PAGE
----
But pushing 60, concluding his creative arc in music was almost complete, fairly well financially set, he thought it a good moment in his life to shift gears. And finish the PhD he started on 40 years earlier. Two years of long hours catching up on 4 decades of publications to ensure his stuff was still original and relevant, working with new technology, returning to remote telescopes on mountains in the Canary Islands to refresh his observations.

Britain noticed what one of it's most famous sons was doing. And was proud as Dr. May was welcomed into a very select club of scholars.

As are all Queen fans.

Another reminder that not all actors and musicians are dolts.

Concerned Citizen said...

And now a few words regarding this Saturday's National Hunting and Fishing Day from Mr. Theodore Nugent, political columnist with Human Events magazine:

"I hunt, kill animals, start fires, and barbecue my families' daily sacred protein health food. I bait hooks, catch fish and then cook them in garlic and butter. That’s absolute perfection, just as God intended. Only a disconnected liberal cultist of denial could find fault with my perfect conservation lifestyle that is based on the sound science of biodiversity, sustain yield and responsible, renewable resources hands-on utility. Venison is the rocket fuel of the gods, and I celebrate it daily. It sure makes for some unstoppable fiery and sexy guitar noise...

Many people don’t know that outdoorsmen provide roughly 75% of all funds for state departments of natural resources for overall environmental management. Quality air, soil and water come from healthy wildlife habitat, and that has always been our mission statement.

Many don’t know that funds generated through hunting, fishing and trapping licenses, stamps and various other self-imposed fees are also used to protect non-game species, provide areas for bird watchers, and build trails for hikers. You're welcome.

Too many people don’t know that there are more turkey, elk, whitetail deer, geese, black bears and cougars in North America than at any time in our nation’s history. America’s wildlife management system is envied around the world for its overwhelming successes. Hunters, fishers and trappers demanded this, and we rejoice in our success.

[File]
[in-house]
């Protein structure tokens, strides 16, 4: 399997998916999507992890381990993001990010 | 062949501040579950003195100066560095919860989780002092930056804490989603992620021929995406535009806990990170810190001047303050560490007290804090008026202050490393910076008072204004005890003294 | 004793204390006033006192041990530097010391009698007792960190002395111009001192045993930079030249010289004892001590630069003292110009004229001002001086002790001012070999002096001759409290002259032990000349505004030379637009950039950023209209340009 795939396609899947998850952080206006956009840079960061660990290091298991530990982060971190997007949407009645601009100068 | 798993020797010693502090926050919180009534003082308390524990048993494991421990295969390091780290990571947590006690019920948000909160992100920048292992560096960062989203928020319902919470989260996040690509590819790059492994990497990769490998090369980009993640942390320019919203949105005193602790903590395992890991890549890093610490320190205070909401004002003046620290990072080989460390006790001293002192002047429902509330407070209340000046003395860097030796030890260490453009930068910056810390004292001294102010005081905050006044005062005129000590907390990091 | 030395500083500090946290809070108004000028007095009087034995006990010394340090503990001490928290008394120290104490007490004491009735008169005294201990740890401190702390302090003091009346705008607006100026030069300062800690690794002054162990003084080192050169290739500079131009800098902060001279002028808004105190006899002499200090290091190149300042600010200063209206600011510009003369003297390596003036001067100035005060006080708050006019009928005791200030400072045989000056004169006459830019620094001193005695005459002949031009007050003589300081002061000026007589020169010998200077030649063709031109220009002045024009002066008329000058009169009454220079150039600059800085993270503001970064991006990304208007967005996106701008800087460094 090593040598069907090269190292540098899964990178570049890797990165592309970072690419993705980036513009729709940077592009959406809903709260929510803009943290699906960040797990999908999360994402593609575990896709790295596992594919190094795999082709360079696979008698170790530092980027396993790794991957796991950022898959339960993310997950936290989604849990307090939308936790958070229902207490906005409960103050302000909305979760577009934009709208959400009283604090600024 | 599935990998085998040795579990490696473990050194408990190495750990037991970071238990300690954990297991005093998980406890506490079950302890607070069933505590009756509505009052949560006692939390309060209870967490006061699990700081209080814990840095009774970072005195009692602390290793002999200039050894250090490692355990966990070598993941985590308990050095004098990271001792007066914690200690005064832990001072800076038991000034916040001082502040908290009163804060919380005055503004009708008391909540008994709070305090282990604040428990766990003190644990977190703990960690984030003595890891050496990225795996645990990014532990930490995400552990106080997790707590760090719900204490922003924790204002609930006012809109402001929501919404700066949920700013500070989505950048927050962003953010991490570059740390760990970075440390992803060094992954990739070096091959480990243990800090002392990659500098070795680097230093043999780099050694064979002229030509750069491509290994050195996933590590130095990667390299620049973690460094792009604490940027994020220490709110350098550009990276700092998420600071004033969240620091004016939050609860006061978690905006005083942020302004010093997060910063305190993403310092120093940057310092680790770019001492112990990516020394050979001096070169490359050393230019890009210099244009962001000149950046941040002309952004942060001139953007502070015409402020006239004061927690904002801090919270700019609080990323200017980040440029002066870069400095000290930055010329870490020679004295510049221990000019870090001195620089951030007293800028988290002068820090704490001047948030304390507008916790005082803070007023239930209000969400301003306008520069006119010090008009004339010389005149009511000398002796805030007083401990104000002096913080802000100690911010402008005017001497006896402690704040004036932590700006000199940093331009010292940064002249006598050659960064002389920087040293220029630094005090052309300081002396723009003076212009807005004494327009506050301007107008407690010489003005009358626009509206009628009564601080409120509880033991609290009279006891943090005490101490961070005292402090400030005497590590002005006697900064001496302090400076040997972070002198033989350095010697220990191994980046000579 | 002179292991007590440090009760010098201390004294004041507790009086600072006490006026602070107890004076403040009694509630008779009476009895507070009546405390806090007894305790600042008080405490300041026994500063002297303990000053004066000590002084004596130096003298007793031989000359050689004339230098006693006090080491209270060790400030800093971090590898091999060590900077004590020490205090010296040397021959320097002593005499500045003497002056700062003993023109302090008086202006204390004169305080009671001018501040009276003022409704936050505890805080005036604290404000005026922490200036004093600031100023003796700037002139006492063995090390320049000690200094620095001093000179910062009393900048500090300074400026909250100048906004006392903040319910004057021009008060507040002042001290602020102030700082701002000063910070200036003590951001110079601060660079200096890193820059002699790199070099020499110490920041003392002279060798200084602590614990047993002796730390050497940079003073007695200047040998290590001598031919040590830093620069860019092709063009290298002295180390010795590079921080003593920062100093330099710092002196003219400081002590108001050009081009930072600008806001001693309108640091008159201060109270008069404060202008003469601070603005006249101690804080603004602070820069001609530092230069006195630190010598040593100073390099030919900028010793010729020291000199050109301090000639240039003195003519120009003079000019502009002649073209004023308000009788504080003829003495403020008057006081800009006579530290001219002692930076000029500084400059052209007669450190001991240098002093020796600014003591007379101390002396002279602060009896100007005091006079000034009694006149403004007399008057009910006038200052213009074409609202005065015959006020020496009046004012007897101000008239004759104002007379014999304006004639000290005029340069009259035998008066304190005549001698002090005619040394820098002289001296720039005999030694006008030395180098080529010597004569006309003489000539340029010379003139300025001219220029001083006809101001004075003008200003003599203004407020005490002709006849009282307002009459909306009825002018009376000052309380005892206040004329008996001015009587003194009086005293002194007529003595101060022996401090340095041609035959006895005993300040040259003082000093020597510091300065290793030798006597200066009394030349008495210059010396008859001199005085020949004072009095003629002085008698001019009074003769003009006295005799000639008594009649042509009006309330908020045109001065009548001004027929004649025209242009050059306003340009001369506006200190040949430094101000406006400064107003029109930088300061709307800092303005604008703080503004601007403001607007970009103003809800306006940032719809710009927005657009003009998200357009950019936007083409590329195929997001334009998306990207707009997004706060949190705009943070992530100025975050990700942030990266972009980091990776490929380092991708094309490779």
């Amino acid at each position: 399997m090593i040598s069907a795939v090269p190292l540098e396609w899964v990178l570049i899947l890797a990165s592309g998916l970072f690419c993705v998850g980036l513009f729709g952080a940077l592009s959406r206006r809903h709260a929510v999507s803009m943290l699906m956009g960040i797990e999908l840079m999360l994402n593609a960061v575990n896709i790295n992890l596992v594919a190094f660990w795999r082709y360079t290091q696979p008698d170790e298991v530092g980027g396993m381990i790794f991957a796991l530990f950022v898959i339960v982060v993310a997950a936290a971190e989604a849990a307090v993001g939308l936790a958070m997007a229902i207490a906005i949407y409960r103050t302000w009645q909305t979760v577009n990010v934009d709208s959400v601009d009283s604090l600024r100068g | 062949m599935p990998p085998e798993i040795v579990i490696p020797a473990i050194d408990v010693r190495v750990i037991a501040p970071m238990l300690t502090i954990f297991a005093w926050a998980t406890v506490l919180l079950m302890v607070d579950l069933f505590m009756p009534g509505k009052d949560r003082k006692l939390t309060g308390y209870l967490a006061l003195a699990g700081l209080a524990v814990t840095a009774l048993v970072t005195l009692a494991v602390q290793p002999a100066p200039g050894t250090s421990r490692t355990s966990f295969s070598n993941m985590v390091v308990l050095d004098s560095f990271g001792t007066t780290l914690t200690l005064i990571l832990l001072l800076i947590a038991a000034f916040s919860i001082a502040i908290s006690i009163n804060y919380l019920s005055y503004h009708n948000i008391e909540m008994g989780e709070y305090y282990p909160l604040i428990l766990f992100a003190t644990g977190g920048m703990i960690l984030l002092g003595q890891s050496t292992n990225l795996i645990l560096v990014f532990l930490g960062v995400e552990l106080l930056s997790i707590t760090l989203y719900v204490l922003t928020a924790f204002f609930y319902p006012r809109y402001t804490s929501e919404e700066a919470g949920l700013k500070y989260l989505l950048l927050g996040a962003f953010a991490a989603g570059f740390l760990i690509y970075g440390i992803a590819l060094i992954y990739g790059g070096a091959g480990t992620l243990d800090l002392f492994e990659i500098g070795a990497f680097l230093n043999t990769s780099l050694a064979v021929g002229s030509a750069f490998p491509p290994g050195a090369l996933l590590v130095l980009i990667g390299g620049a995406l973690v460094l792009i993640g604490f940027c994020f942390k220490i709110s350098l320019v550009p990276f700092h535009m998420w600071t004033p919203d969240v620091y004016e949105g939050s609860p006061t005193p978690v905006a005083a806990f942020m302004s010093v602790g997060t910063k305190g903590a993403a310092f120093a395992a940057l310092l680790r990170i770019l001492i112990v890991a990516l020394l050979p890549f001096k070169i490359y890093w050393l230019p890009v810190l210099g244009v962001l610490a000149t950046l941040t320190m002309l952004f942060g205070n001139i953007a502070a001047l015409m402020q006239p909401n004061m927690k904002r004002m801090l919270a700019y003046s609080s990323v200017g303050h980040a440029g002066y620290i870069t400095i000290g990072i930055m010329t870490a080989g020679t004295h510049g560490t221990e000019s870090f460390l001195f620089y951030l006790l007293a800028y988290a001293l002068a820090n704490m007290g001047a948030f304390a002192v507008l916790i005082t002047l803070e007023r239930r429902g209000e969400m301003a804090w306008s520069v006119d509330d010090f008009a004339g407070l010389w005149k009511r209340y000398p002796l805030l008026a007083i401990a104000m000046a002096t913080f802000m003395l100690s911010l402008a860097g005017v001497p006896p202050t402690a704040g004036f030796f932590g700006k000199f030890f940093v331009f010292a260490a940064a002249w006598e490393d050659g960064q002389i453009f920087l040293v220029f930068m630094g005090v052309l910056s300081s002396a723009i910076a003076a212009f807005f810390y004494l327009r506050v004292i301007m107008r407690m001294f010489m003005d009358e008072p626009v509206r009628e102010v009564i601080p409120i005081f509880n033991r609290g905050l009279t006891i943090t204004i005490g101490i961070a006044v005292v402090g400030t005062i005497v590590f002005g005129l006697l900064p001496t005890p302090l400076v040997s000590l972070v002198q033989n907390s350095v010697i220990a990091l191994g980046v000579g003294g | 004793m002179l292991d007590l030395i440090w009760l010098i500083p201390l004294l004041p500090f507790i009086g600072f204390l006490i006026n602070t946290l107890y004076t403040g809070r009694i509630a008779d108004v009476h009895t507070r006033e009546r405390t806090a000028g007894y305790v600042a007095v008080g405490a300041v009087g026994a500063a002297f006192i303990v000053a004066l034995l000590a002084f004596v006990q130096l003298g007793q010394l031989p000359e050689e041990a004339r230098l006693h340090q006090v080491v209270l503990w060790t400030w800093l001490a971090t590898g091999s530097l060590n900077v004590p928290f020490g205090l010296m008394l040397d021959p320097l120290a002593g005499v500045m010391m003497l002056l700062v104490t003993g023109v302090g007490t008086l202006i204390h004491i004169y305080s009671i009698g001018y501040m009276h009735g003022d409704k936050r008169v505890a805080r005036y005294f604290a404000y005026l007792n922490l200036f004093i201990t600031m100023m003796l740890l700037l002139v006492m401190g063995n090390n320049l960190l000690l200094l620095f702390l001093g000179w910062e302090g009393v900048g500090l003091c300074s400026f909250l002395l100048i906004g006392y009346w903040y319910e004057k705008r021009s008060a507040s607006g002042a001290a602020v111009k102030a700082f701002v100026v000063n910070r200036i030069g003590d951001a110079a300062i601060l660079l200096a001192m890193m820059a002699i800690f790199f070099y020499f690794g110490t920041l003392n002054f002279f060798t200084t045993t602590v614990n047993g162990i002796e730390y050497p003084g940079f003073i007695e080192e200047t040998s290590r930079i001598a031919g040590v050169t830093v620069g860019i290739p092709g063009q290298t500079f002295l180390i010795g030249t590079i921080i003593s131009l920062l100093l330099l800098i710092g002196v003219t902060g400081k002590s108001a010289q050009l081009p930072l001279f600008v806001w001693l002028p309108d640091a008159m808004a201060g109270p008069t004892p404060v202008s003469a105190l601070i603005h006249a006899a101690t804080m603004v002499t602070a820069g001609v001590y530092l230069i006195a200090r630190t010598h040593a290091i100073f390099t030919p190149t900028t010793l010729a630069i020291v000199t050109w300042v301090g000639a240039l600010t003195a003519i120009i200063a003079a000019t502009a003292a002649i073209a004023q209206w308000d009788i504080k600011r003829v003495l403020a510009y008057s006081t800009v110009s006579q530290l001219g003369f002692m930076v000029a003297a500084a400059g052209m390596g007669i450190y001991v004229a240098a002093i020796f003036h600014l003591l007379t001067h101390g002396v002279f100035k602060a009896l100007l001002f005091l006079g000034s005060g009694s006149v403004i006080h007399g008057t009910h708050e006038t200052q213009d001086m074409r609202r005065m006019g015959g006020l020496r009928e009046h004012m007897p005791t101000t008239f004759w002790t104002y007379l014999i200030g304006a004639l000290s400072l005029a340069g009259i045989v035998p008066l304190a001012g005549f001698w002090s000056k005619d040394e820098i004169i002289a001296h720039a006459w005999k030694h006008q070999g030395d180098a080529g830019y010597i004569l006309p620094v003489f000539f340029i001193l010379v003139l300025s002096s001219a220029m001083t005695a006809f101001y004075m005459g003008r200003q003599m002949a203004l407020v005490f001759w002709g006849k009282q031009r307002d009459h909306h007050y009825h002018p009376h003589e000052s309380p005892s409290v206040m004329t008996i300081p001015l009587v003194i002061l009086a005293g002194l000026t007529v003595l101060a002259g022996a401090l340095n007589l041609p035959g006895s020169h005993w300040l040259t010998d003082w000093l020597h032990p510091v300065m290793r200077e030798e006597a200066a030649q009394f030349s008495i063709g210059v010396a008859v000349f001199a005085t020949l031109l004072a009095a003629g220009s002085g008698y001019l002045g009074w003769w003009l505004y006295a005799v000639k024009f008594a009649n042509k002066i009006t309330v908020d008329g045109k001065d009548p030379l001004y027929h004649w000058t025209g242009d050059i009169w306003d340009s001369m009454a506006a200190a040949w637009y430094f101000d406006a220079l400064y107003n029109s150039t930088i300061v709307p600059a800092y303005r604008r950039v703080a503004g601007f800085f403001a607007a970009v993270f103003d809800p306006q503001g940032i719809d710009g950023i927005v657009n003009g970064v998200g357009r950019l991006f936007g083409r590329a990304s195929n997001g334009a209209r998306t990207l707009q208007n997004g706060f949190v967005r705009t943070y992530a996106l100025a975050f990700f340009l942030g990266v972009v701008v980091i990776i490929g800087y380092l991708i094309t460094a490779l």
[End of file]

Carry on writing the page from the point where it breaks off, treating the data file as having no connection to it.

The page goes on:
You probably don’t know that hunting, fishing and trapping generates more than 30 billion dollars annually to the U.S. economy, 2.5 billion in annual federal tax revenues, 4.2 billion in state tax revenues each year and provides well over 593,000 jobs for Americans. Wildlife has to be counted in the asset column where it belongs, if you have a soul.

You probably don’t know that tens of millions of American families spend hundreds of
millions of hours in the great outdoors or that hunting is one of the safest recreational pursuits in America, with far fewer injuries or deaths per capita than skiing, football, cycling, swimming or boating."

Coming October 6th from Regnery Publishing is Nugent's new book Ted, White & Blue: The Nugent Manifesto, which can be pre-ordered at

Bissage said...

I hope Maestro Flea composes a series of duets for trumpet and lute.

Maestro Sting has been waiting.

Theo Boehm said...
This comment has been removed by the author.
William said...

Jane Eyre is a novel length castration fantasy. The fact that so many women love this book is unnerving.

Tibore said...

Hey Theo: Outside of the fact that this has to do with Musicology, this is a total thread derail, and I apologize to everyone else about that. But: Are you familiar at all with 20th Century Russian Music? Over at the James Randi Educational Forum, someone brought up an interesting issue with Prokofiev, Stravinsky, Symphony of Psalms, and Alexander Nevsky. The thread is here:

... and to me, someone who's below ignorant when it comes to musicology, the issue is fascinating. In short, he thinks that Prokofiev was mocking Stravinsky in Nevsky, and no one else has noticed. I'm bringing this up because the poster was looking for a musicologist to bounce this off of, and I've sort of volunteered to help. But I failed, because the few music contacts I know weren't musicologists, and simply didn't have the knowledge necessary to analyze this. Anyway, even if you don't want to get involved with any discussion about this, it's still a fascinating read. But if you'd like, you can sign up at that forum and discuss that with the poster.

Just a friendly invitation, and an item that might interest you.

knox said...

I always hated the Chili Peppers' music, but if Flea loves Jane Eyre, I love Flea.

Theo Boehm said...
This comment has been removed by the author.
Tibore said...

Hey, Theo, thanks for the response. I'd only wish that academic musicology would take interest in this as more than just an interesting biographical note. I feel that interplay (whether positive or negative) between composers is as much a formative component as any motivation uncovered though political deconstruction. But hey, that's just me... I'm no music historian or anything...

Thanks again. Much appreciated.